THE All-Party Parliamentary Group on General Aviation says it is prepared to chair discussions over Old Sarum Airfield.

This comes after the airfield gave three month's notice to aircraft owners and said it would be considering the future of the site.

A statement from the All-Party Parliamentary Group on General Aviation (APPG-GA) said: "The APPG-GA is aware of Old Sarum’s importance within the national network of GA airfields as a vital transport link within the UK.

"We call upon both the operator and local authority to take a proactive approach towards retention of the existing airfield while allowing some sympathetic development to address this grim situation.

"As a gesture of our support for the continuation of aviation at Old Sarum, we are prepared to chair a discussion between the parties. The sector chair of our dedicated Airfields Working Group is in contact with local stakeholders in an effort to mediate a solution.

"The APPG will also continue to work with Government to strengthen protections for airfields through planning law, including provisions to encourage mixed developments at airfields like Old Sarum to ensure their sustainability into the future."

In a letter sent by Matthew Hudson, one of the directors of Old Sarum Airfield Limited, that has been seen by the Journal, it says licences will be terminated on October 31.

This comes after a planning inspector turned down an appeal by Old Sarum Airfield Limited against Wiltshire Council and refused planning permission to build 462 homes and create a “flying hub”complete with a heritage centre, visitor centre, restaurant and new control tower.

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The letter says the decision by the inspector has resulted in the future of the airfield to be considered.

The letter said: “Matthew Hudson is considering this unpleasant quandary - impose large property losses on hundreds of homeowners while reducing their quality of life; or close the airfield and personally realise unsustainable 7 figure losses. This is a situation which, with the support of dedicated staff, he has spent decades and £ millions trying to prevent.

“In the interim we need to keep all our options open and to this end we are forthwith giving you three months’ notice of the termination of your licence. Your licence will terminate on October 31 2019 when you will need to vacate the premises. Thereafter in the absence of new arrangements you will have no rights of access to any of the airfield premises or any use of the airfield.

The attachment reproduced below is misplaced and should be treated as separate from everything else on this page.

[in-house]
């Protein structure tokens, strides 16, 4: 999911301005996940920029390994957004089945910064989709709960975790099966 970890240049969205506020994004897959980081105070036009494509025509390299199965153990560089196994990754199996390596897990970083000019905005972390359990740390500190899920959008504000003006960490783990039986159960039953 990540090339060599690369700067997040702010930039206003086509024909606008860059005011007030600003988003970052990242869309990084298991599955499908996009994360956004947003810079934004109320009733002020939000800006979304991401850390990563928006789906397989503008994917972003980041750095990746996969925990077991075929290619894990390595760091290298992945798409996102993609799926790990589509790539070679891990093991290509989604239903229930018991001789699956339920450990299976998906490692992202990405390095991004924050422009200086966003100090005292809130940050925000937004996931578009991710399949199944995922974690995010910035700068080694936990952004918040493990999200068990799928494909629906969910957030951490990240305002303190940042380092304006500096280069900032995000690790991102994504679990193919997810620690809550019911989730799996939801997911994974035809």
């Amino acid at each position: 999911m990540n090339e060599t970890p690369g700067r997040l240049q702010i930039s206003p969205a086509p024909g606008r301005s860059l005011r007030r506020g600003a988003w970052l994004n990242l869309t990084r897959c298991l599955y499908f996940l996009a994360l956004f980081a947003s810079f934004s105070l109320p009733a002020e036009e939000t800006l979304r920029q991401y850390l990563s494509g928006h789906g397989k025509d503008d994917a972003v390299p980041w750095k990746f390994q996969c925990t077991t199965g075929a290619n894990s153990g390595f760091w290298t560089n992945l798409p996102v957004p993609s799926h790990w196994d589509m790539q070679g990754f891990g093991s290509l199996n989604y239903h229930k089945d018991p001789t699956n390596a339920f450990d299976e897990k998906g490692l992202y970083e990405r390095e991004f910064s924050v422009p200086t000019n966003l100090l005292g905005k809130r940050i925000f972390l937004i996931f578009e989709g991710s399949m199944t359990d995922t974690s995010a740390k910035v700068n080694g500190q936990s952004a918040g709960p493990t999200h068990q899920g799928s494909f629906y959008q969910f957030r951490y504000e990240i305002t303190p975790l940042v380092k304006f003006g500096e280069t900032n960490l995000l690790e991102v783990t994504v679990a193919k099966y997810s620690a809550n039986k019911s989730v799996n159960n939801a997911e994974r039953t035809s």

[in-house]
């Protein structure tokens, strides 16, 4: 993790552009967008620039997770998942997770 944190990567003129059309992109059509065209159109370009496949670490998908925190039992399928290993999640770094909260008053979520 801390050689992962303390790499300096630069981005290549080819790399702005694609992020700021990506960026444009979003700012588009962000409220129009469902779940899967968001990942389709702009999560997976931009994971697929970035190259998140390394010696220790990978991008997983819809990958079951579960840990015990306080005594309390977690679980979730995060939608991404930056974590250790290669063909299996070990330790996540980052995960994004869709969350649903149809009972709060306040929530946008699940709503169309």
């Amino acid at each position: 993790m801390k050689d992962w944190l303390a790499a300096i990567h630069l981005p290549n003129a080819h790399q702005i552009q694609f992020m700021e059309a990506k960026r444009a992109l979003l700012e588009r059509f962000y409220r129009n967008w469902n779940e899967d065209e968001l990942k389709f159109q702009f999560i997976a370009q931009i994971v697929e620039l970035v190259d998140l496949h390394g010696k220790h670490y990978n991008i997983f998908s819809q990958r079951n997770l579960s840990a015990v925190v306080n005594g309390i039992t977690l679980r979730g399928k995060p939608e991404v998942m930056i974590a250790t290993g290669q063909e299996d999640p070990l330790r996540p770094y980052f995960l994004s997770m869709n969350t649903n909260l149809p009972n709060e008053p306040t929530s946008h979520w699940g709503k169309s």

“We are very sorry that we are forced to take this action but want to provide you with as much advance notice as possible. I hope you understand that we need to ensure that we keep all our options open in order to permit mitigation of some of the harm that this strange, in deed unfounded decision by Wiltshire Council and the planning inspector has caused.”

Salisbury MP John Glen said: “The fundamental challenge facing us is that the interests of local residents and the owners of the airfield are not well aligned. Many local residents do not want significant housebuilding on the site but are also unhappy with excessive use of the airfield by light aircraft. The ideal scenario for many local residents is relatively moderate use of the airfield by aviation with no major housebuilding programme. However, the owners of the airfield are business people and looking for a return on their investment.

"I am in dialogue with Wiltshire Council, the local councillor, and the All Party Parliamentary Group on General Aviation (APPG-GA) regarding the future of the site. I am of course instinctively sympathetic to maintaining and preserving a fantastic part of this country’s aviation heritage, but at the same time, the numbers have to stack up. I am waiting to hear back from Wiltshire Council regarding their position on the site and its future and will consider the matter further on receiving their reply.”